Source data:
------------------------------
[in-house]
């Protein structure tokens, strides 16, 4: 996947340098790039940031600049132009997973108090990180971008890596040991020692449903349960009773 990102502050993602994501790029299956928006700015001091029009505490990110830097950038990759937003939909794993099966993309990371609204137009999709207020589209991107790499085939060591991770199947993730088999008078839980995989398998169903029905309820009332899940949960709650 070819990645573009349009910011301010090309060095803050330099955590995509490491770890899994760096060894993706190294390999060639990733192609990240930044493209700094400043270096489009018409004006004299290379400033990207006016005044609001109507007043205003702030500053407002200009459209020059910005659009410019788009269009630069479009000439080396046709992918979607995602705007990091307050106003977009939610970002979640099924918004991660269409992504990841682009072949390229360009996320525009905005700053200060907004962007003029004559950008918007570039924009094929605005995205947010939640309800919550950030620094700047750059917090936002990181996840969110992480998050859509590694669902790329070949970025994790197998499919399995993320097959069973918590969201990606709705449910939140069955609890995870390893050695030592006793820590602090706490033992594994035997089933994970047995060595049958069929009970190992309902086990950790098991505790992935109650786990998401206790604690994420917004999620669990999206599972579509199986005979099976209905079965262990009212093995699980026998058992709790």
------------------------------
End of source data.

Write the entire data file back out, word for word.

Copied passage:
[in-house]
């Protein structure tokens, strides 16, 4: 996947340098790039940031600049132009997973108090990180971008890596040991020692449903349960009773 990102502050993602994501790029299956928006700015001091029009505490990110830097950038990759937003939909794993099966993309990371609204137009999709207020589209991107790499085939060591991770199947993730088999008078839980995989398998169903029905309820009332899940949960709650 070819990645573009349009910011301010090309060095803050330099955590995509490491770890899994760096060894993706190294390999060639990733192609990240930044493209700094400043270096489009018409004006004299290379400033990207006016005044609001109507007043205003702030500053407002200009459209020059910005659009410019788009269009630069479009000439080396046709992918979607995602705007990091307050106003977009939610970002979640099924918004991660269409992504990841682009072949390229360009996320525009905005700053200060907004962007003029004559950008918007570039924009094929605005995205947010939640309800919550950030620094700047750059917090936002990181996840969110992480998050859509590694669902790329070949970025994790197998499919399995993320097959069973918590969201990606709705449910939140069955609890995870390893050695030592006793820590602090706490033992594994035997089933994970047995060595049958069929009970190992309902086990950790098991505790992935109650786990998401206790604690994420917004999620669990999206599972579509199986005979099976209905079965262990009212093995699980026998058992709790």